Home > Turkmenistan > Higher profits and Cheleken ramp up boost Dragon Oil

Higher profits and Cheleken ramp up boost Dragon Oil

Wednesday 10 August 2011

Oil and gas producer Dragon Oil (DGO) unveiled a sharp rise in revenue and operating profit as it continues to ramp up production at the Cheleken Contract Area, offshore Turkmenistan.

Revenue rose 91% to a record $527 million during the six months ended 30 June, while operating profit soared 135% to $407 million. The considerably firmer numbers were on the back of a 25% jump in average gross production and higher oil prices.

The Dubai-headquartered group churned out 58,000 barrels of oil per day (bopd) during the period, compared to 46,420 bopd achieved in the first half of 2010, as the drilling programme progressed on schedule. Seven wells were put into production, while one well was completed in early January as part of the 2010 drilling campaign.

Chief executive Abdul Jaleel Al Khalifa said: “We continue to successfully ramp up production from the Cheleken Contract Area. With five more wells to be completed by the end of the year plus a sidetrack and the work over of an existing well, we are set to achieve strong production growth over last year.”

The company is on track to hit its production growth target for 2011 of up to 20%.

Vugar Aliyev, analyst at Matrix Group, said: “In the last few days the stock has come down significantly on the back of general market sale off and oil price concerns. Our total valuation for Dragon at $100/bbl is 656p. Even assuming an $80/bbl long-term oil price, our total valuation of 545p still suggests more than 25% upside. Dragon remains one of our top picks in the sector and we maintain our ‘buy’ rating with a 650p target price.”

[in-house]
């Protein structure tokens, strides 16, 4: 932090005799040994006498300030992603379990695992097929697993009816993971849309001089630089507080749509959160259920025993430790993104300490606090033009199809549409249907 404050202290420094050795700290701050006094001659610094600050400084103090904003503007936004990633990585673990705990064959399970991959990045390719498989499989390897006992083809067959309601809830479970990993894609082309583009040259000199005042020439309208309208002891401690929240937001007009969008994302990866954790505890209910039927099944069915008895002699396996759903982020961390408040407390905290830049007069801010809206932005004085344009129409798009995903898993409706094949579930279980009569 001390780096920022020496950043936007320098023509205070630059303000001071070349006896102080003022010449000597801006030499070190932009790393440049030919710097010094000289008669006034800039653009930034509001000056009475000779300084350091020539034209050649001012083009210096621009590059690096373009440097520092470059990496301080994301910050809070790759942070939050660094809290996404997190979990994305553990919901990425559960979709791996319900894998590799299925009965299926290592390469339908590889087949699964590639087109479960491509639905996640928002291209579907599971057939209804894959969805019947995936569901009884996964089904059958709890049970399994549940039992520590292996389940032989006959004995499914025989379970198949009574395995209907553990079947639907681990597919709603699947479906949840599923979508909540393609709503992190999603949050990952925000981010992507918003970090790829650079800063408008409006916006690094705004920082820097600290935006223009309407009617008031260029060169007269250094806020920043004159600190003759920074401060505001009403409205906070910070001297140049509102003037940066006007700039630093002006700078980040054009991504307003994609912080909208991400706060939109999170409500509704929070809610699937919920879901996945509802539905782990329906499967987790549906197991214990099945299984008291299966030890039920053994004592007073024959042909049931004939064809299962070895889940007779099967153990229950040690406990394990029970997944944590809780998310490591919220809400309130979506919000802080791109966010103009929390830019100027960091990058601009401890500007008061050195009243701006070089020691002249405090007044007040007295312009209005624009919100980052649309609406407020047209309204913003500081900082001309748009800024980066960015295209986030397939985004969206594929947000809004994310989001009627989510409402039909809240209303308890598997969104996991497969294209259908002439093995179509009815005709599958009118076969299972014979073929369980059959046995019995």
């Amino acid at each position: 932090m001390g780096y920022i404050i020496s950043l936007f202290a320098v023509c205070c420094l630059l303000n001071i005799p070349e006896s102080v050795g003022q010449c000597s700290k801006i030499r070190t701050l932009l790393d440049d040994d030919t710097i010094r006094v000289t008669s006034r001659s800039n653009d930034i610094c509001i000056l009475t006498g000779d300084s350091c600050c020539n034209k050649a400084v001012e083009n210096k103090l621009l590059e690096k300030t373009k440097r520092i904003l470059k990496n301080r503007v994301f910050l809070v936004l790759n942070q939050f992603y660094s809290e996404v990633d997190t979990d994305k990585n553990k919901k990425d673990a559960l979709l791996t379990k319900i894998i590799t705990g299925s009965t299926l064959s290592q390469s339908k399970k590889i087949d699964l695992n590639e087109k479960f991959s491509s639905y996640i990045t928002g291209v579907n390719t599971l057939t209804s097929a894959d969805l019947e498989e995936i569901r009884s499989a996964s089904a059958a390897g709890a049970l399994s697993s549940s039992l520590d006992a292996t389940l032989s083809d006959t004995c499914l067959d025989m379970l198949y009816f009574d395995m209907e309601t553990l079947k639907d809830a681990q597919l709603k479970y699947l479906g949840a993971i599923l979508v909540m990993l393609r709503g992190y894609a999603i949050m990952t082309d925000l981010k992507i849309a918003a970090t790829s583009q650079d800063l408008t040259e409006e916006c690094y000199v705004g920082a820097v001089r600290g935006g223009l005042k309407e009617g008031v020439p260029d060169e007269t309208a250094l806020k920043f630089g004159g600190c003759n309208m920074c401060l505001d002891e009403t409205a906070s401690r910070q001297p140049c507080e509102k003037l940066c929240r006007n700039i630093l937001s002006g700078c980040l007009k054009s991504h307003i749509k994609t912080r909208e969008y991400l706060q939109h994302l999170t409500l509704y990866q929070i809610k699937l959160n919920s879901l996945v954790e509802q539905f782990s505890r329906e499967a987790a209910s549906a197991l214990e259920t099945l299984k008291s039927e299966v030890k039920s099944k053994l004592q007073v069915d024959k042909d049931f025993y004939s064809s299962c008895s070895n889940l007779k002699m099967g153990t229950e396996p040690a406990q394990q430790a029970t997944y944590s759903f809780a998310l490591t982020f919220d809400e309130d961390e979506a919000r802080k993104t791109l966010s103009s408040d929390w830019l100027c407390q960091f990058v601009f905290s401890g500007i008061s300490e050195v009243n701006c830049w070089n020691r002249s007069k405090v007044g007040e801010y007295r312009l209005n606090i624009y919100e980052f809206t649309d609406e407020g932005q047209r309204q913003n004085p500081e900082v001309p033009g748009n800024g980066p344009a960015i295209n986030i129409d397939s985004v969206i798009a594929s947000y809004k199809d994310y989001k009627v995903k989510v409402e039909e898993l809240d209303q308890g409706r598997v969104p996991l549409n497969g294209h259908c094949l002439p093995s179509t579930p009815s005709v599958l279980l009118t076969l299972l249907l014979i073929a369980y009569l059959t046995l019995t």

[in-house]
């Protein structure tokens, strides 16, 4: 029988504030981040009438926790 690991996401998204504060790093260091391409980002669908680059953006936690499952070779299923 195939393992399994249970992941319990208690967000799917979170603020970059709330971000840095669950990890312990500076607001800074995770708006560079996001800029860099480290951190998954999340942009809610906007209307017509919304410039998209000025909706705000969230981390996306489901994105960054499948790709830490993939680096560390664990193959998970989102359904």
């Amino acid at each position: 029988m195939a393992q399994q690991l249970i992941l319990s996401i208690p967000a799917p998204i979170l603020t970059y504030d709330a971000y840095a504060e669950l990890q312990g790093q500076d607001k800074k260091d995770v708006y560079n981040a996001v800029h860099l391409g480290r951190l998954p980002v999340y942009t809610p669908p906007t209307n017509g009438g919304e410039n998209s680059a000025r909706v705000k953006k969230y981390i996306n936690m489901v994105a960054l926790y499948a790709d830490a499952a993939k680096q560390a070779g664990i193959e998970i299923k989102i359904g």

Çeleken, also written Cheleken, is a city in Turkmenistan on the Caspian Sea, part of the Balkan Province. Its new name is Hazar.

This city and area is within a rich petroleum oil reserves. As far back as 1st century, the Greek philosopher Strabo write:

They say, diggers opened oily springs near the Okh River. Indeed, if a country has alkaline, asphalt, sticky, sulphurous waters, it is most likely to have oily springs. Only, their scarceness makes this fact miraculous.

In 1743, a Captain Woodruff of a British merchant company remarked that there were 36 Ogurdjali families resided on the island. They had 26 large boats and some oil wells.

Prior to 1917, the Moscow Society, Cheleken-Dagestan Society, Kuzmin and Co, Bostondjoglo, South Caucasian Mining Society, and Second Moscow Group were among established Russian oil companies. By 1925, after the establishment of Soviet Turkmenistan, wells had been nationalized and oil production decreased. By the late 1950s, oil production index went up again.

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